Britain’s railway network is widely used by commuters and holiday-seekers these days. When it was first built back in 1830, the British railway network transformed our society, politics, and economics. It gave people a chance to explore different areas of the UK and learn about different cultures. Jobs were created, food was transported, and political movements exploded. The British railway network has had a profound effect on our culture today – and here’s why. 

British time became standardised

It’s no secret that trains run on a unique schedule. Each one is scheduled precisely to the minute, such as 11:59 or 9:34. In the 1800s, the precise train schedule meant British time had to be standardised for the first time. Every city, town and small village had to turn on at the exact same time.  

Food could be transported

Before trains, it was very difficult to move perishable food quickly. Vegetables and dairy products could be moved faster and reach a market on the other side of the country – before they went off. More Brits started eating fish because the ports could transport their catches to the middle of the UK. Trains revolutionised the British diet and made food shopping much more interesting.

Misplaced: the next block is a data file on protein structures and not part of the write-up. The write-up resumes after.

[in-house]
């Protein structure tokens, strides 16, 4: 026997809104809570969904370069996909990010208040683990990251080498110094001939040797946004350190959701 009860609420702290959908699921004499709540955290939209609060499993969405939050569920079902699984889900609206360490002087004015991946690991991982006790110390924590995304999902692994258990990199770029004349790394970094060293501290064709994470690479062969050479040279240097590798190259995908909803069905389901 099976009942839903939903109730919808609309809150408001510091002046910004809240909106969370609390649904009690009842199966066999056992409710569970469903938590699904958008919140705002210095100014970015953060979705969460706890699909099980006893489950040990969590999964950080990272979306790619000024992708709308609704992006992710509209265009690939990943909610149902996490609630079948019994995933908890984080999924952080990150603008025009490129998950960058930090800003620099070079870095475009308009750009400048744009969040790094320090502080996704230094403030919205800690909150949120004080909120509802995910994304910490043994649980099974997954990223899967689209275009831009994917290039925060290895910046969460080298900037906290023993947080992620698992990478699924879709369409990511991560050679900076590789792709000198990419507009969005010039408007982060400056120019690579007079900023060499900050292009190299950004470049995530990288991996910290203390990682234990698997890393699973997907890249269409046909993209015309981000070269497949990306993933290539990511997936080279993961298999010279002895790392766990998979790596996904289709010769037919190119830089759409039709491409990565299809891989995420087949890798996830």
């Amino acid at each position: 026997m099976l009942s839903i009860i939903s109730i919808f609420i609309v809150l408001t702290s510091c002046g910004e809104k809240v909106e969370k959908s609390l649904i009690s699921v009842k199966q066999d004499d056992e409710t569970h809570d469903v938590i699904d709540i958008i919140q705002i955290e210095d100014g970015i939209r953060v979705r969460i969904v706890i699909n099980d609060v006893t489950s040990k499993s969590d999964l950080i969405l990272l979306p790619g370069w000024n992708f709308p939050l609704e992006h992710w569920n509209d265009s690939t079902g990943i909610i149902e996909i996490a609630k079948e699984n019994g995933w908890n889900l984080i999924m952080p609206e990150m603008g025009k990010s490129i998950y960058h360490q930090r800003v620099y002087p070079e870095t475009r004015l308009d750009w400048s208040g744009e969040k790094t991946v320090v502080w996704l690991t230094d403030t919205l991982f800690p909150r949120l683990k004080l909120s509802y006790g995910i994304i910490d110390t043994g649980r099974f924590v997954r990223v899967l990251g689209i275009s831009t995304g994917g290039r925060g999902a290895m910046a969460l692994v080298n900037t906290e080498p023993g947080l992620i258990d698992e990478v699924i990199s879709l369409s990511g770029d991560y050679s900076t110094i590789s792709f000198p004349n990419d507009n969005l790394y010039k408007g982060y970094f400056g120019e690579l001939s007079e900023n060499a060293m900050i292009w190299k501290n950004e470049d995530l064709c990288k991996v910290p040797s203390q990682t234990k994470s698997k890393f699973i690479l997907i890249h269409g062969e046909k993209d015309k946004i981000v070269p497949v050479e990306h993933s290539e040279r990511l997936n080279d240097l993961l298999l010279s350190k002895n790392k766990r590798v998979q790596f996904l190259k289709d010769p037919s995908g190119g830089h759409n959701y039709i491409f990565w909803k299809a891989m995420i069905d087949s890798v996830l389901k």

Political movements spread

Politicians could travel to new areas and reach new voters. Political movements, like the Anti-Corn law league, spread across the country and reached more supporters. MPs could visit their constituencies and travel back to the House of Parliament. With train travel in full force, political ideas could travel up and down the country. 

Improved diversity

Trains brought affordable travel to places it hadn’t been before. People could travel to cities and new areas on trains when they couldn’t afford a car. Train travel broke down stereotypes and helped different cultures mix. 

Introduced more jobs

People could travel further for work with train travel without needing to uproot their entire family. In 1850, Potters Bar became part of the Great Northern Railway and joined the London commuter belt. The first generation of commuters was born. Today, thousands of people commute to work every day and spend hours on the train.

People could take more holidays

The railway opened up a whole new world of adventure and luxury for many people. Brits could travel to new places for short holidays and day trips. They could work, spend time with their family and visit a new location in one week. 

The railway will continue to flourish in Britain as new developments are made.